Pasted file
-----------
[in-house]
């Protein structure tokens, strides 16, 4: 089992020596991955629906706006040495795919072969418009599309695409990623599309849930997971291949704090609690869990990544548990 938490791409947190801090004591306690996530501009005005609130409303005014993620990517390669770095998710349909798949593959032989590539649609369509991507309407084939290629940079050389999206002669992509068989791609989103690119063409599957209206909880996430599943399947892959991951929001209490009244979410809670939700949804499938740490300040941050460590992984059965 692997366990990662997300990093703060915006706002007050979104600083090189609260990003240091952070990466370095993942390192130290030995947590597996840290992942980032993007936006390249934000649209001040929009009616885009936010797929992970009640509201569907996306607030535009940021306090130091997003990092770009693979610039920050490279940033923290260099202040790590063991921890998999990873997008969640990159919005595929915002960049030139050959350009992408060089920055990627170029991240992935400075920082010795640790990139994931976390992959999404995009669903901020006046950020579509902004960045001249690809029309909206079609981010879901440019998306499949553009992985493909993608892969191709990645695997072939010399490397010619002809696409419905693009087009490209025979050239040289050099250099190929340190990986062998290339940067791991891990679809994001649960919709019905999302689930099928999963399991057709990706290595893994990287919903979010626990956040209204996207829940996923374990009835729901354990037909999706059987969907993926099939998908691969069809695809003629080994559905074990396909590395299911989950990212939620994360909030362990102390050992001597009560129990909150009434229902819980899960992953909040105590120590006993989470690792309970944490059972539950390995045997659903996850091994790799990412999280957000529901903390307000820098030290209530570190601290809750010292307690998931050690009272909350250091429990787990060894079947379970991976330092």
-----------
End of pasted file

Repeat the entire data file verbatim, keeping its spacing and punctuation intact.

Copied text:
[in-house]
């Protein structure tokens, strides 16, 4: 089992020596991955629906706006040495795919072969418009599309695409990623599309849930997971291949704090609690869990990544548990 938490791409947190801090004591306690996530501009005005609130409303005014993620990517390669770095998710349909798949593959032989590539649609369509991507309407084939290629940079050389999206002669992509068989791609989103690119063409599957209206909880996430599943399947892959991951929001209490009244979410809670939700949804499938740490300040941050460590992984059965 692997366990990662997300990093703060915006706002007050979104600083090189609260990003240091952070990466370095993942390192130290030995947590597996840290992942980032993007936006390249934000649209001040929009009616885009936010797929992970009640509201569907996306607030535009940021306090130091997003990092770009693979610039920050490279940033923290260099202040790590063991921890998999990873997008969640990159919005595929915002960049030139050959350009992408060089920055990627170029991240992935400075920082010795640790990139994931976390992959999404995009669903901020006046950020579509902004960045001249690809029309909206079609981010879901440019998306499949553009992985493909993608892969191709990645695997072939010399490397010619002809696409419905693009087009490209025979050239040289050099250099190929340190990986062998290339940067791991891990679809994001649960919709019905999302689930099928999963399991057709990706290595893994990287919903979010626990956040209204996207829940996923374990009835729901354990037909999706059987969907993926099939998908691969069809695809003629080994559905074990396909590395299911989950990212939620994360909030362990102390050992001597009560129990909150009434229902819980899960992953909040105590120590006993989470690792309970944490059972539950390995045997659903996850091994790799990412999280957000529901903390307000820098030290209530570190601290809750010292307690998931050690009272909350250091429990787990060894079947379970991976330092």